Rethinking cyber security in the age of the hacker
Fear is an important factor driving many organisations to increase their IT security spending, with a Gartner study predicting global expenditure will rise by 8.5 %, to $US77 billion ($97.52 billion) in 2015. But if even the best-resourced companies are losing the cyber-security battle, what hope is there for the rest of us?
Public awareness of cyber-security threats is escalating as the list of high-profile companies hit by big security breaches around the globe continues to mount. With Sony, JPMorgan, Apple, eBay and Target Corporation powerless to keep cyber predators at bay despite their deep pockets, it’s not surprising that cyber security has shot quickly to one of the top three risks keeping boards and executives awake at night, as shown by recent research we conducted at Protiviti.
Throwing money at a problem will not fix it if companies are spending on the wrong things. And the mistake many are making is that they are sinking vast sums into traditional perimeter defences, such as firewalls and antivirus software, then lulling themselves into believing the job is done. But complete perimeter lockdown is basically impossible, particularly when clever and determined hackers have you in their crosshairs.
The United States Federal Bureau of Investigation director Robert Mueller said once: “There are only two types of company – those that have been hacked and those that will be.” It’s also true that cyber criminals will always have the upper hand, because it’s much cheaper to hack than to defend against a hacking attack.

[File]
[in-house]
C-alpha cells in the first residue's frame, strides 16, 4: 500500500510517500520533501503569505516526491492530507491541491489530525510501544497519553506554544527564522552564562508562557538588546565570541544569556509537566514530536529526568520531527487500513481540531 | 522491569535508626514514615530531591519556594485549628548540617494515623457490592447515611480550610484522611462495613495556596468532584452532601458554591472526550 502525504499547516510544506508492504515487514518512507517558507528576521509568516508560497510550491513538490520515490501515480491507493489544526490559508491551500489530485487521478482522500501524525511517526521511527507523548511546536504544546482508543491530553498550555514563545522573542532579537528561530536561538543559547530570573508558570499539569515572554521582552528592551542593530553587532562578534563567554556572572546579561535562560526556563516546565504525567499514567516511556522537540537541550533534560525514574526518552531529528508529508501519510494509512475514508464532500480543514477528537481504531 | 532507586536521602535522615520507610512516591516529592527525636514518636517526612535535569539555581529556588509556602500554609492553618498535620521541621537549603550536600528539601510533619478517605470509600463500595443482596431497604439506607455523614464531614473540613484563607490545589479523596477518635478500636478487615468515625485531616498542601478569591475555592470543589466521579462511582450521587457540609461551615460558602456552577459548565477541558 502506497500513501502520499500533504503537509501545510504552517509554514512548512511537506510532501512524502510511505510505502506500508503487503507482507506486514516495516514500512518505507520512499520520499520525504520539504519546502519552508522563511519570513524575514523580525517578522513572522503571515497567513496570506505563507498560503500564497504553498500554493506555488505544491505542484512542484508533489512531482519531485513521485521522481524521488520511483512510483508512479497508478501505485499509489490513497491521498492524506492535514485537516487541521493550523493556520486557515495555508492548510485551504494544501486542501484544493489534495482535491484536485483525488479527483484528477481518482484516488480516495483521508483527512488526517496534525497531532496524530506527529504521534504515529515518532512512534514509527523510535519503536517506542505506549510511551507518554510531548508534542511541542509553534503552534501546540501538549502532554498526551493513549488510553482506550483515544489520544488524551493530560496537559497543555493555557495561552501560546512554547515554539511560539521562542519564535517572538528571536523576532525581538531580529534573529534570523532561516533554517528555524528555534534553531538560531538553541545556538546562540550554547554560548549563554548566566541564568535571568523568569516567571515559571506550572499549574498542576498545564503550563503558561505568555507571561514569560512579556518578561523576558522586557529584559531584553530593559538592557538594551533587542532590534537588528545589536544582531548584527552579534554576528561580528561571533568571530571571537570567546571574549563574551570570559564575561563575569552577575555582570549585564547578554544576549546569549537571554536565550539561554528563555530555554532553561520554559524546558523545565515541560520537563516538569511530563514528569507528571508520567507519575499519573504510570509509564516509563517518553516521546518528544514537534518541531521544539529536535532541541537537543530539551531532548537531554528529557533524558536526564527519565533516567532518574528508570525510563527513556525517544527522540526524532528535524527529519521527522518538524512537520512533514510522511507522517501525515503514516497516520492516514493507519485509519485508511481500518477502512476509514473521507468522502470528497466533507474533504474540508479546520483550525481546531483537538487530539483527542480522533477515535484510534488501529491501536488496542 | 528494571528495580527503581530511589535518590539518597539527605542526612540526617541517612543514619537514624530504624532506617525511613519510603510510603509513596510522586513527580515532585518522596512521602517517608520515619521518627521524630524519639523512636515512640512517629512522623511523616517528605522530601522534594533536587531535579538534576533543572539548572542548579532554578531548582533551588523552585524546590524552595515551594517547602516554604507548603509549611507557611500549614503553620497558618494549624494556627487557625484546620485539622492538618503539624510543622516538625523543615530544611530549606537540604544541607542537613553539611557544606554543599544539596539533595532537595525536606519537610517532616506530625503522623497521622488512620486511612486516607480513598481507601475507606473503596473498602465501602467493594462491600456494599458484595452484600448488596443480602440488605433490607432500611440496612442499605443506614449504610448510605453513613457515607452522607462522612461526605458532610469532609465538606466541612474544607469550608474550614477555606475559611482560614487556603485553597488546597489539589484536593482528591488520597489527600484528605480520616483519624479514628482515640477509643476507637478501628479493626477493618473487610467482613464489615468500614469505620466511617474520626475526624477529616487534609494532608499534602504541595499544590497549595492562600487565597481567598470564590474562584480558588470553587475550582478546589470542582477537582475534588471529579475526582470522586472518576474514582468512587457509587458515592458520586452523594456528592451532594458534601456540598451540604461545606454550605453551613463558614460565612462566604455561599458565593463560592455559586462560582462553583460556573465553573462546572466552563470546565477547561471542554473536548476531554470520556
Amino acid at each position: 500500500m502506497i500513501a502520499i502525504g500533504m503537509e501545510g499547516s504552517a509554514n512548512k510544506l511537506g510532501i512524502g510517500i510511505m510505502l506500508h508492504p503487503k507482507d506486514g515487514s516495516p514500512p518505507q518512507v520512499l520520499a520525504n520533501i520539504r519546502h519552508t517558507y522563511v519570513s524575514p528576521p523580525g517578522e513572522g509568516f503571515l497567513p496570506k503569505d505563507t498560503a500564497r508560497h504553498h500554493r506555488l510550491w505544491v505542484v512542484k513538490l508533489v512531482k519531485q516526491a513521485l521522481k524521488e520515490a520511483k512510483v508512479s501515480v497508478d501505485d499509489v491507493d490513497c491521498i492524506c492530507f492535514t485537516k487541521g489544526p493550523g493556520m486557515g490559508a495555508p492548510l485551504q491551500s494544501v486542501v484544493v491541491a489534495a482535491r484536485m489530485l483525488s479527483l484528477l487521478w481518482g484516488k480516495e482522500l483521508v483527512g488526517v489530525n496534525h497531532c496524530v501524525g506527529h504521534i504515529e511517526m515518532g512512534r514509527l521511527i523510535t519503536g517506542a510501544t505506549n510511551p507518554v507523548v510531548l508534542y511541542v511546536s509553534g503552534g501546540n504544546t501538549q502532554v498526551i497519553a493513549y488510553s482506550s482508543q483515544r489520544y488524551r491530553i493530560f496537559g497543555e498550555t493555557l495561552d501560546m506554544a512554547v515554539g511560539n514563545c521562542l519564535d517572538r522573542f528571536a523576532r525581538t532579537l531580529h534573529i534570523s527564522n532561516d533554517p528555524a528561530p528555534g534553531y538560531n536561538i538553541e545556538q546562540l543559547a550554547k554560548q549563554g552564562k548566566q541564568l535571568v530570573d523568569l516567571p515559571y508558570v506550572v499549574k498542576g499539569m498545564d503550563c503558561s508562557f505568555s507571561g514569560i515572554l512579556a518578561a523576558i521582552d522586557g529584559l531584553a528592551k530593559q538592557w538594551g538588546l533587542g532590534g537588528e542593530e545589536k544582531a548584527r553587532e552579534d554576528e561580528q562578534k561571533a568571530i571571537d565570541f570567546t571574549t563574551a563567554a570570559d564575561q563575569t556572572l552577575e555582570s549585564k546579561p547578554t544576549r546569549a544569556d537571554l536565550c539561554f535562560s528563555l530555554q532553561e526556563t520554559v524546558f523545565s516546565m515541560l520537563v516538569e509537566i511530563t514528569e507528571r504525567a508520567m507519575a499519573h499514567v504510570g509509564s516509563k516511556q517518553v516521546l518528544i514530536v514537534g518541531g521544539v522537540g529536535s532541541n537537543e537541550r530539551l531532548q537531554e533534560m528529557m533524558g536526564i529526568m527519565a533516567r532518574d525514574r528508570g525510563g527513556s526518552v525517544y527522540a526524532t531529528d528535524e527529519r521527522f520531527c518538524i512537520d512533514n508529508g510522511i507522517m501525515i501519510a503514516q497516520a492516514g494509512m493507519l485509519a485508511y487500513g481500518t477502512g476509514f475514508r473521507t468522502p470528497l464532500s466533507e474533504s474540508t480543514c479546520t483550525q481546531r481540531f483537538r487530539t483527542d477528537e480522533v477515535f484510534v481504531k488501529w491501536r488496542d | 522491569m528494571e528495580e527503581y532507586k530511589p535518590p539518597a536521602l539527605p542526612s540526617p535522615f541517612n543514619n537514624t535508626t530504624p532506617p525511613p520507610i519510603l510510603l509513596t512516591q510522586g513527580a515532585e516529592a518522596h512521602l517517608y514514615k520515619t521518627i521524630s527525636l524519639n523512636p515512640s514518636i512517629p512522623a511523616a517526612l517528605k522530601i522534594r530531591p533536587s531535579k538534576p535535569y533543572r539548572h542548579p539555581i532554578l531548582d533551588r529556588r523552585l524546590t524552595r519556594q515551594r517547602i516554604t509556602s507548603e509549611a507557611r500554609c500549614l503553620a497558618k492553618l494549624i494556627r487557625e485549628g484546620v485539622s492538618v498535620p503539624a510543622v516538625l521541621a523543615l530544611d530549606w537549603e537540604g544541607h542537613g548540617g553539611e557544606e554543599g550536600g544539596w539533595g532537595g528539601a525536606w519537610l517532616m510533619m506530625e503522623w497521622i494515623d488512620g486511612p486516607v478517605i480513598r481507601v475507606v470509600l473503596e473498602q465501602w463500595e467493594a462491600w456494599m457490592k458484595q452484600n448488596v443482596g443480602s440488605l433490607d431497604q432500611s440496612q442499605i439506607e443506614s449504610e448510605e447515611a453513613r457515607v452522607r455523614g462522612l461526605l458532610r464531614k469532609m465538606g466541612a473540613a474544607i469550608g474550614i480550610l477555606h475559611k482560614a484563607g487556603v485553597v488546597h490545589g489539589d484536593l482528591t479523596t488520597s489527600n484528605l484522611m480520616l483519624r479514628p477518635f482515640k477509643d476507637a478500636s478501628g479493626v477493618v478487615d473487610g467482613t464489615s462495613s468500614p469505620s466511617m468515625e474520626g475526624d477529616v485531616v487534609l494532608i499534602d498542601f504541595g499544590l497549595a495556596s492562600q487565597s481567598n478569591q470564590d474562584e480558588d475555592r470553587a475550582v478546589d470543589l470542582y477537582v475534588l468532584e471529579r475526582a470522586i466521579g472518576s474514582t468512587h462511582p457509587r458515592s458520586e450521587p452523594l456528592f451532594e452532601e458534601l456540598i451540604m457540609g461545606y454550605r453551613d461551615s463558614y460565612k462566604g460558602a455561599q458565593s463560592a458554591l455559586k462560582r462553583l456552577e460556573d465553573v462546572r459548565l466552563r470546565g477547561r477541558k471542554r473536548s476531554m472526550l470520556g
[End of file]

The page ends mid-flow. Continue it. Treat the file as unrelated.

For organisations to make headway in this unequal contest they need to dramatically rethink their approach to cyber security by embracing the uncomfortable truth that no organisation is safe and that breaches are inevitable.
Importantly, companies need to recognise that their historic focus on perimeter security has only limited value. What matters is not how deep the moat is, but the agility of your strategies to limit potential damage once an attacker has already breached the fort.
Yet, Protiviti research shows more than 70 per cent of organisations have not implemented the types of tools that are needed crucially within the perimeter. These can include a range of technologies to impede or stall a hacker’s progress, including encryption, effective access controls and intelligent monitoring techniques to highlight abnormal behaviour that can identify hackers at work “on the inside”.
Companies can’t protect everything, and a technology solution alone is never going to be enough. That’s why a more effective approach to cyber-security requires taking an individualised, risk-based approach.
Thinking about what data the company holds and deciding what’s important enough to warrant differentiated levels of protection is a critical part of the process. This needn’t be a daunting task, because most organisations have a relatively small number of assets in the “crown jewels” category.
These are assets that simply cannot afford to be lost, such as customer financial data or health records, and/or systems where an outage would be so commercially damaging as to be intolerable.
Blog English, Career Advice, Cyber Crime, Cyber Security